LA Kings Can’t Flip The Switch After Stanley Cup Banner/Ring Ceremony
January 20, 2013 4 Comments
Somewhat predictably, that switch remained in the “off” position for the vast majority of the game that followed, and the visiting Chicago Blackhawks took full advantage, handing the Kings a 5-2 defeat in front of a standing room only crowd of 18,545 fans.
During the pre-game festivities, the Kings received their rings, carried the Stanley Cup around the ice, and raised the banner to the rafters in what had to be an emotional ceremony that was televised nationally.
Fortunately for the Kings, NBC switched to regional coverage after the ceremony, sparing much of the country from seeing the Kings’ poor effort.
“We’re ready to close that chapter [winning the Stanley Cup last season] and start a new one,” said winger and team captain Dustin Brown. “But we weren’t nearly as sharp as we wanted to be.”
“No, [we weren’t able to flip the switch], I think that’s pretty obvious,” said defenseman Rob Scuderi, who scored a goal—a rarity for him—to get the Kings on the board at the 18:37 mark of the second period.
Indeed, by the time Scuderi scored, it was too little, too late for the Kings, who were already looking way, way up at a 4-0 deficit before the goal.
“It’s a new year,” said defenseman Matt Greene. “Obviously, the rules are a little bit different, but I took a penalty early on, and they got a five-on-three goal. I got a bad read to give them their third goal. You hope that’s not [going to be] characteristic, but you dig yourself a hole, and it’s tough to come back on a good team like that, down 3-0 after the first period.”
Scuderi pointed to the Kings’ mental game, or lack thereof, as the biggest issue.
“You’re going to make some physical mistakes in the first seven or eight games,” he added. “That’s just the way it is. We’ve been doing men’s league skates for the first three months, so I expect physical mistakes. But we have to be prepared mentally to play the game, and to, at least, give yourself a chance.”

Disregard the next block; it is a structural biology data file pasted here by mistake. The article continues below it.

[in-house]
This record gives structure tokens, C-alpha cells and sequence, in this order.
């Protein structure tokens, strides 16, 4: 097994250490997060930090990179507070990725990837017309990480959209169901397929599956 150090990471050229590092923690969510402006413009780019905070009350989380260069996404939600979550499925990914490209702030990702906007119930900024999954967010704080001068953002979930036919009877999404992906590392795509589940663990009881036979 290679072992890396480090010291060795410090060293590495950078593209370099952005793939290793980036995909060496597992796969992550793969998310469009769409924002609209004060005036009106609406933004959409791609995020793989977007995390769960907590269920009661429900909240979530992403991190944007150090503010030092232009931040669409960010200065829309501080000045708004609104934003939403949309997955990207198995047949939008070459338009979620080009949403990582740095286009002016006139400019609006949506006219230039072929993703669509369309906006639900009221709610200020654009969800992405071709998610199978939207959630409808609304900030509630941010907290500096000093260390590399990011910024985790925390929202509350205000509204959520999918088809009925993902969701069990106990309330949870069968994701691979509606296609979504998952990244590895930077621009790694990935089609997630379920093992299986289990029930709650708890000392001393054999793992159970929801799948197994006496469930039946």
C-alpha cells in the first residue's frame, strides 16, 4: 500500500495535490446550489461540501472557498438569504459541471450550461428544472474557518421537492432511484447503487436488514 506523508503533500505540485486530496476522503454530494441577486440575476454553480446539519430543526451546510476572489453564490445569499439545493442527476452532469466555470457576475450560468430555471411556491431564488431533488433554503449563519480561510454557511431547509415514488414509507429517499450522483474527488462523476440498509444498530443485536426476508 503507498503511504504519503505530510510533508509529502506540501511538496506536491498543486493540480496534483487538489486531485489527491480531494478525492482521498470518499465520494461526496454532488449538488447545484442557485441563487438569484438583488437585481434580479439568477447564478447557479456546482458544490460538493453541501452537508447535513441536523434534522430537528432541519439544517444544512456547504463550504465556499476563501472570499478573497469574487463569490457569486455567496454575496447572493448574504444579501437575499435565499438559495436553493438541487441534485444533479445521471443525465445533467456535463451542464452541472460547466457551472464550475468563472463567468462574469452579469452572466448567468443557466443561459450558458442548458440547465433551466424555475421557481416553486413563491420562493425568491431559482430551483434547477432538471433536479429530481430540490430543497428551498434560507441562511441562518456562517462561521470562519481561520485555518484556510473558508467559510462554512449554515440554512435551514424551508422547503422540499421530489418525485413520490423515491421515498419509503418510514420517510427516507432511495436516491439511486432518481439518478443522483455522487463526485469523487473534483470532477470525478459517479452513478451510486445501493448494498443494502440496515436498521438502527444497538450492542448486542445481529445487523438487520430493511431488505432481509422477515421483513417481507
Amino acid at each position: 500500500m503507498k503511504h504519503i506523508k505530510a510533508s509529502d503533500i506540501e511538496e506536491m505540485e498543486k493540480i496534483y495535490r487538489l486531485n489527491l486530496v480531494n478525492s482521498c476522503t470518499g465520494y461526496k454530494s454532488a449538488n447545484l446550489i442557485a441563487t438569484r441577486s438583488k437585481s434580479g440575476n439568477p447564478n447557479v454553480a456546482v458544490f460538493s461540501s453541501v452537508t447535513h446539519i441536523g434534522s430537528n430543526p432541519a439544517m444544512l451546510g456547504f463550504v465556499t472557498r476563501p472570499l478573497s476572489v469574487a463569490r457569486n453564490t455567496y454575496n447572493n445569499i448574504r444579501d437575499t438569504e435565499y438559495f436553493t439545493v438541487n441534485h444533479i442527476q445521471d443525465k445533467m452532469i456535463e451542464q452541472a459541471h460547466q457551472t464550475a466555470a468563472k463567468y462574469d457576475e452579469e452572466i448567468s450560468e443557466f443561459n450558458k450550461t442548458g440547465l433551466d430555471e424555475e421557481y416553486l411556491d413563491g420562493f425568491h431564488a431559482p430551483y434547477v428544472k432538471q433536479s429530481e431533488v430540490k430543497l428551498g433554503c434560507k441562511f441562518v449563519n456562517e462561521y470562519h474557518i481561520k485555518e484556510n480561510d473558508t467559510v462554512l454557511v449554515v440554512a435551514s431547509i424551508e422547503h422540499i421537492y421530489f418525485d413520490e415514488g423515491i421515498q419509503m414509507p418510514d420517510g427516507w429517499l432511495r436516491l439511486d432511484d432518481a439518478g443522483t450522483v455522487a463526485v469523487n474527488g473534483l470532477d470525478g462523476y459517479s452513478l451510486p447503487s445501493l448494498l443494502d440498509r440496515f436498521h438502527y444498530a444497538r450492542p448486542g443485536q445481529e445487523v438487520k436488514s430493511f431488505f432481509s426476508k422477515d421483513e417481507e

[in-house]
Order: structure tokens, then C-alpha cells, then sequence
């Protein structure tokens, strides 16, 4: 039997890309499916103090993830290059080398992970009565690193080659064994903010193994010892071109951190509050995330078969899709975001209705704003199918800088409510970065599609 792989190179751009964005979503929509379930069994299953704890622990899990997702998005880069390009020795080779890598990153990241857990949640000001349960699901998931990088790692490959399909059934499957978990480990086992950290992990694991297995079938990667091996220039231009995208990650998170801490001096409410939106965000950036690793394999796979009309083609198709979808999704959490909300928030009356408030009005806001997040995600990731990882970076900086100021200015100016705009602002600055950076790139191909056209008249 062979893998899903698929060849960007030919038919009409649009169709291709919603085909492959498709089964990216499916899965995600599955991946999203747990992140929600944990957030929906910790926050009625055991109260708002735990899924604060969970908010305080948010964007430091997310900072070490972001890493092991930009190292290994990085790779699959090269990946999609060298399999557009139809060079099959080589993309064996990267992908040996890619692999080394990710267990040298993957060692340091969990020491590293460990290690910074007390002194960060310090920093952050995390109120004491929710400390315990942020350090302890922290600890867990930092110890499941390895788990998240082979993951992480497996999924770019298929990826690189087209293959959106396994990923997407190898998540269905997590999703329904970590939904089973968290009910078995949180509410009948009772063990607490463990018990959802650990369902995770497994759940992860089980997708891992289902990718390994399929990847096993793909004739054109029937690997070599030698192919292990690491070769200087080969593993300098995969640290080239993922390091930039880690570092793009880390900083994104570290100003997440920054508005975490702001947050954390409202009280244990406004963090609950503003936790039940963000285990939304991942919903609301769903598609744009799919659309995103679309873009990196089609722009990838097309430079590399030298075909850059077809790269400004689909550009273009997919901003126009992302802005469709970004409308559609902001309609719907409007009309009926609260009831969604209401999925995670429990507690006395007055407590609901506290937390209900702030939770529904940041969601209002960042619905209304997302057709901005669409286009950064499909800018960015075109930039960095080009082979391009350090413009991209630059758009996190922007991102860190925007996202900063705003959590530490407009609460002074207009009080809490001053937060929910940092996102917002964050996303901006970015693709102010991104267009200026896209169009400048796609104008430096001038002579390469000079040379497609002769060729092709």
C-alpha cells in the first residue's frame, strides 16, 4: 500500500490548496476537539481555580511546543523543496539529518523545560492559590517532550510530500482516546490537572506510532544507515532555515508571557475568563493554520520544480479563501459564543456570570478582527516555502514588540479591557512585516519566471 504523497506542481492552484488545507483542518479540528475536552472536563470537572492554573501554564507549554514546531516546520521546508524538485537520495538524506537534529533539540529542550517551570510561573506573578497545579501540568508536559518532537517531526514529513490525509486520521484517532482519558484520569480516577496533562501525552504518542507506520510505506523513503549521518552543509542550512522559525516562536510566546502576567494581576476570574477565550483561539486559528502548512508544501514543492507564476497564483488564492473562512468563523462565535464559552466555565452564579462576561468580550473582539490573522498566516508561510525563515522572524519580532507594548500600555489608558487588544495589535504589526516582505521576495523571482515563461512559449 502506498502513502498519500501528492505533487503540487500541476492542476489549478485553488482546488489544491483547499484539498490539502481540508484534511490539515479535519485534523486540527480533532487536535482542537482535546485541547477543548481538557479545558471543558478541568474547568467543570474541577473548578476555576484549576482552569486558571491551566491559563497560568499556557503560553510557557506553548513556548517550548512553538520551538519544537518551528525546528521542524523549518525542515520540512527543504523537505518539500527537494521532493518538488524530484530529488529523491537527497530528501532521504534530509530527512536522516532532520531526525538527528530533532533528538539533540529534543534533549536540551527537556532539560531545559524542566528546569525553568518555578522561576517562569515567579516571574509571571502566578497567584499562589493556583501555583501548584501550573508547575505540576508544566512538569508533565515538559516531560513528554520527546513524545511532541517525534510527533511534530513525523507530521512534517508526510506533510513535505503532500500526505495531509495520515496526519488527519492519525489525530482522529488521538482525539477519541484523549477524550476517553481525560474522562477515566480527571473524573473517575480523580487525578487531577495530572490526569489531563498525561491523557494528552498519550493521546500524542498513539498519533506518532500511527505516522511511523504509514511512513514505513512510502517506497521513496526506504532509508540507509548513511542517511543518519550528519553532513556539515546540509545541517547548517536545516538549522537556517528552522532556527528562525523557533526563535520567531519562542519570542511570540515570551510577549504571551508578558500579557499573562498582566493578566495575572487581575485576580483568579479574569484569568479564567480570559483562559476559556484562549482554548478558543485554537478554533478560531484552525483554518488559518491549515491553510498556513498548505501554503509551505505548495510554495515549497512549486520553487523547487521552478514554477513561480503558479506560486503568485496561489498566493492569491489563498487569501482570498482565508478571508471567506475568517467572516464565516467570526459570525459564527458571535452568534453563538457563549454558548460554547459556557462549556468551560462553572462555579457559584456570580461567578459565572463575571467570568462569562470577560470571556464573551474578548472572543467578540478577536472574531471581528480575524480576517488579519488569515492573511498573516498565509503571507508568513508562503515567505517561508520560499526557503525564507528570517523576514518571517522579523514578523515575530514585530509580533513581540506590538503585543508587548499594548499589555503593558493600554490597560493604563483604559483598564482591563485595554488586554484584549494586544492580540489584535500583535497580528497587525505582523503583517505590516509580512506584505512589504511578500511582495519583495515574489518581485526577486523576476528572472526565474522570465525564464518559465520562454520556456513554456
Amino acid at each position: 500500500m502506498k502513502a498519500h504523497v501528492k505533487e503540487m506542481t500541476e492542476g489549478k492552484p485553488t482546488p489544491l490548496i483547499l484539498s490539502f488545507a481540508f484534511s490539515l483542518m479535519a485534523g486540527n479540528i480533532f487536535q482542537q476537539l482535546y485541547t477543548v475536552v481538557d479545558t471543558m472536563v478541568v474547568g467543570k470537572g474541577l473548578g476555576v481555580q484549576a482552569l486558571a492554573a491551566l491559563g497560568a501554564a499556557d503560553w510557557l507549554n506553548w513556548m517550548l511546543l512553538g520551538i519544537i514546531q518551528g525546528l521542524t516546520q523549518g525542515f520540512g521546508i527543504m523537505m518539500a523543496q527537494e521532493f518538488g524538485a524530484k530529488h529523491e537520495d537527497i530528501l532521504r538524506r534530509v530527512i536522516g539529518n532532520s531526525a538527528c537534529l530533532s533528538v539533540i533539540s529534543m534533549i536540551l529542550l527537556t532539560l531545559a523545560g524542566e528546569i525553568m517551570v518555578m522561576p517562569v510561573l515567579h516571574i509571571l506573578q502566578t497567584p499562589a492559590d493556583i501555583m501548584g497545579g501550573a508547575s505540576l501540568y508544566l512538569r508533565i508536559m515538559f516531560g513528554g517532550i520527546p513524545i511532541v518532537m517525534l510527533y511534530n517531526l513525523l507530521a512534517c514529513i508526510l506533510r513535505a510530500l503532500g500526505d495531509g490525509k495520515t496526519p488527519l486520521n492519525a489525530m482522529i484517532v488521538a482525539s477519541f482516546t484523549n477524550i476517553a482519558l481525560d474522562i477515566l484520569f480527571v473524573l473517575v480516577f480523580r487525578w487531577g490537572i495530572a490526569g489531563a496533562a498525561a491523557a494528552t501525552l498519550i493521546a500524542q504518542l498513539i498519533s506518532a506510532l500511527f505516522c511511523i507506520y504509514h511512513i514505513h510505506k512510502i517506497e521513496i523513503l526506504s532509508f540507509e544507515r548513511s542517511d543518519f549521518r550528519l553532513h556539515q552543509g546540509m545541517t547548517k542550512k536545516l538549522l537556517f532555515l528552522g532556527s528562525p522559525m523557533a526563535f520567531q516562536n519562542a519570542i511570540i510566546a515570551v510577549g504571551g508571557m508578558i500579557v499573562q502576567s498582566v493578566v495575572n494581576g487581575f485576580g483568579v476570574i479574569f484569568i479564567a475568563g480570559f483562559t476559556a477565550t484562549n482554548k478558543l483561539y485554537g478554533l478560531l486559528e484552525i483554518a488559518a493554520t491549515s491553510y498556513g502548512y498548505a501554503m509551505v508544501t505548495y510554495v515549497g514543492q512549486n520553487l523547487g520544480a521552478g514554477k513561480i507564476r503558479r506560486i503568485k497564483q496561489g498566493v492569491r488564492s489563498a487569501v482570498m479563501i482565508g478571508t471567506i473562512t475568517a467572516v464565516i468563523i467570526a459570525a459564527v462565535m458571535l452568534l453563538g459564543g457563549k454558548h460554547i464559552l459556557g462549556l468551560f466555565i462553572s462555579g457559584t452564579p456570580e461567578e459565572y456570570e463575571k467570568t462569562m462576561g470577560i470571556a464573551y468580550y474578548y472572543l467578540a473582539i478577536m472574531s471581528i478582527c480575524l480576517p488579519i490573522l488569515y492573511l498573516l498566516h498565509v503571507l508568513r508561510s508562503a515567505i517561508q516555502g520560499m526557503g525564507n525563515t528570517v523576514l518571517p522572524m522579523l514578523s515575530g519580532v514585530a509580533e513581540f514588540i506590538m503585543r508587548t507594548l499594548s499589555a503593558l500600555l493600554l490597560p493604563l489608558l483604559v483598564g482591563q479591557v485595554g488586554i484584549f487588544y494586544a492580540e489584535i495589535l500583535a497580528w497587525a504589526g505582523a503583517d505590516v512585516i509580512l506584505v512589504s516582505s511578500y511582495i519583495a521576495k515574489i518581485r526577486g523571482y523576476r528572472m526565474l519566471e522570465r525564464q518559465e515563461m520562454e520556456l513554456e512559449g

“If you’re in the right position, which is a mental thing, you give yourself a chance to win a physical battle. We didn’t do that very well.”
On the other side of the red line, the Blackhawks executed well, and they exploited the repeated blunders by the Kings.
“I felt we got spread out a lot, and besides that, I thought Chicago made short, simple plays that made the game very easy, [while] we tried to make really long plays, maybe things you wouldn’t even try in the middle of the season,” said Scuderi.
Several extra months of rust built up during the four-month National Hockey League lockout also plays into the equation. But every team will be affected by that, placing greater emphasis on attention to detail, and focus—the mental part of the game.
“We were looking forward to playing,” said Scuderi. “Physically, I felt rusty, but by the end of the game, I felt much better. I think it was more the mental side of it, trying to get yourself into the right mode, into the right position, and into the right frame of mind.”
“We’ve only been in team practices for six days,” added Scuderi. “You’re just getting used to the speed again in the first couple of days. It takes a little while to get it back, and then, we hop right into a regular season game. There’s going to be mistakes, and that’s fine. We just have to limit the mental ones.”
Head coach Darryl Sutter indicated that his top players did not perform well against the Blackhawks.
“[Our] fourth line was pretty normal,” he said. “[Center Colin] Fraser was pretty physical, and [that line] scored a couple of goals on the forecheck (winger Jordan Nolan scored the Kings’ second goal). The third line, [center Jarret] Stoll’s line, did a pretty good job against their top guys.”
“[But] then, without [center Anze] Kopitar (knee), your first and second lines are pretty much the same, and both had tough [days],” he added. “That’s not normal. Our top players can all be a heck of a lot better.”